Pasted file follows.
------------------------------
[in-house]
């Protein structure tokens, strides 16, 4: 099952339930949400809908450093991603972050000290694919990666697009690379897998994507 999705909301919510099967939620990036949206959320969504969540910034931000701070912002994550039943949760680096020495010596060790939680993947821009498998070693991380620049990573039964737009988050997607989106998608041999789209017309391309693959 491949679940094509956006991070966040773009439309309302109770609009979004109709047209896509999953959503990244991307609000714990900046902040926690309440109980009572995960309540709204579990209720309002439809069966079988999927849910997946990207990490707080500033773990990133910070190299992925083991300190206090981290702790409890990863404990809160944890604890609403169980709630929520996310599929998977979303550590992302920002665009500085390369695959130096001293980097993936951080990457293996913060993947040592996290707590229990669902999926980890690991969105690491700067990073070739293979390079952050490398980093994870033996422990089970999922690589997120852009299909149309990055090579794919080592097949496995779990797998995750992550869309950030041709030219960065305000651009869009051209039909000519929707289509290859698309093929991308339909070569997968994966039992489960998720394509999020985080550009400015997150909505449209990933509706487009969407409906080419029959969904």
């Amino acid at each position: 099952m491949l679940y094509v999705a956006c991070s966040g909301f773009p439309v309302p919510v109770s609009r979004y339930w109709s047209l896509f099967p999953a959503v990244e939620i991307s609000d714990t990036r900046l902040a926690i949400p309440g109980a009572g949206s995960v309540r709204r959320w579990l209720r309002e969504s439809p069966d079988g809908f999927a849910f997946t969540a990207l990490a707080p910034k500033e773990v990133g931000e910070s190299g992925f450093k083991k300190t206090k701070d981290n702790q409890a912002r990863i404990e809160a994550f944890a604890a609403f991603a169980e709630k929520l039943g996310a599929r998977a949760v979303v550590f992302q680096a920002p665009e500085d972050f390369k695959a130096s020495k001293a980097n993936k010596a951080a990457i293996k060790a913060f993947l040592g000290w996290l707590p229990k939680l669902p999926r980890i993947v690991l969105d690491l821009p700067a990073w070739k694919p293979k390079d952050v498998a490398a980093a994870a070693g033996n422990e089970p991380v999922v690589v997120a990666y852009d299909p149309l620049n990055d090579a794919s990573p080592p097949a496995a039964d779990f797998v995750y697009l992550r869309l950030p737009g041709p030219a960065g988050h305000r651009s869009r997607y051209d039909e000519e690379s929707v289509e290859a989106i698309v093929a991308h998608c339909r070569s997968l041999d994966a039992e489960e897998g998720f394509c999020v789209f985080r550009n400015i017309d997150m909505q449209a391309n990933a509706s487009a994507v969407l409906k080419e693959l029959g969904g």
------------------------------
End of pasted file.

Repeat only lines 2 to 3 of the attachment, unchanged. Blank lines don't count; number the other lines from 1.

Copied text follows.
């Protein structure tokens, strides 16, 4: 099952339930949400809908450093991603972050000290694919990666697009690379897998994507 999705909301919510099967939620990036949206959320969504969540910034931000701070912002994550039943949760680096020495010596060790939680993947821009498998070693991380620049990573039964737009988050997607989106998608041999789209017309391309693959 491949679940094509956006991070966040773009439309309302109770609009979004109709047209896509999953959503990244991307609000714990900046902040926690309440109980009572995960309540709204579990209720309002439809069966079988999927849910997946990207990490707080500033773990990133910070190299992925083991300190206090981290702790409890990863404990809160944890604890609403169980709630929520996310599929998977979303550590992302920002665009500085390369695959130096001293980097993936951080990457293996913060993947040592996290707590229990669902999926980890690991969105690491700067990073070739293979390079952050490398980093994870033996422990089970999922690589997120852009299909149309990055090579794919080592097949496995779990797998995750992550869309950030041709030219960065305000651009869009051209039909000519929707289509290859698309093929991308339909070569997968994966039992489960998720394509999020985080550009400015997150909505449209990933509706487009969407409906080419029959969904």
């Amino acid at each position: 099952m491949l679940y094509v999705a956006c991070s966040g909301f773009p439309v309302p919510v109770s609009r979004y339930w109709s047209l896509f099967p999953a959503v990244e939620i991307s609000d714990t990036r900046l902040a926690i949400p309440g109980a009572g949206s995960v309540r709204r959320w579990l209720r309002e969504s439809p069966d079988g809908f999927a849910f997946t969540a990207l990490a707080p910034k500033e773990v990133g931000e910070s190299g992925f450093k083991k300190t206090k701070d981290n702790q409890a912002r990863i404990e809160a994550f944890a604890a609403f991603a169980e709630k929520l039943g996310a599929r998977a949760v979303v550590f992302q680096a920002p665009e500085d972050f390369k695959a130096s020495k001293a980097n993936k010596a951080a990457i293996k060790a913060f993947l040592g000290w996290l707590p229990k939680l669902p999926r980890i993947v690991l969105d690491l821009p700067a990073w070739k694919p293979k390079d952050v498998a490398a980093a994870a070693g033996n422990e089970p991380v999922v690589v997120a990666y852009d299909p149309l620049n990055d090579a794919s990573p080592p097949a496995a039964d779990f797998v995750y697009l992550r869309l950030p737009g041709p030219a960065g988050h305000r651009s869009r997607y051209d039909e000519e690379s929707v289509e290859a989106i698309v093929a991308h998608c339909r070569s997968l041999d994966a039992e489960e897998g998720f394509c999020v789209f985080r550009n400015i017309d997150m909505q449209a391309n990933a509706s487009a994507v969407l409906k080419e693959l029959g969904g």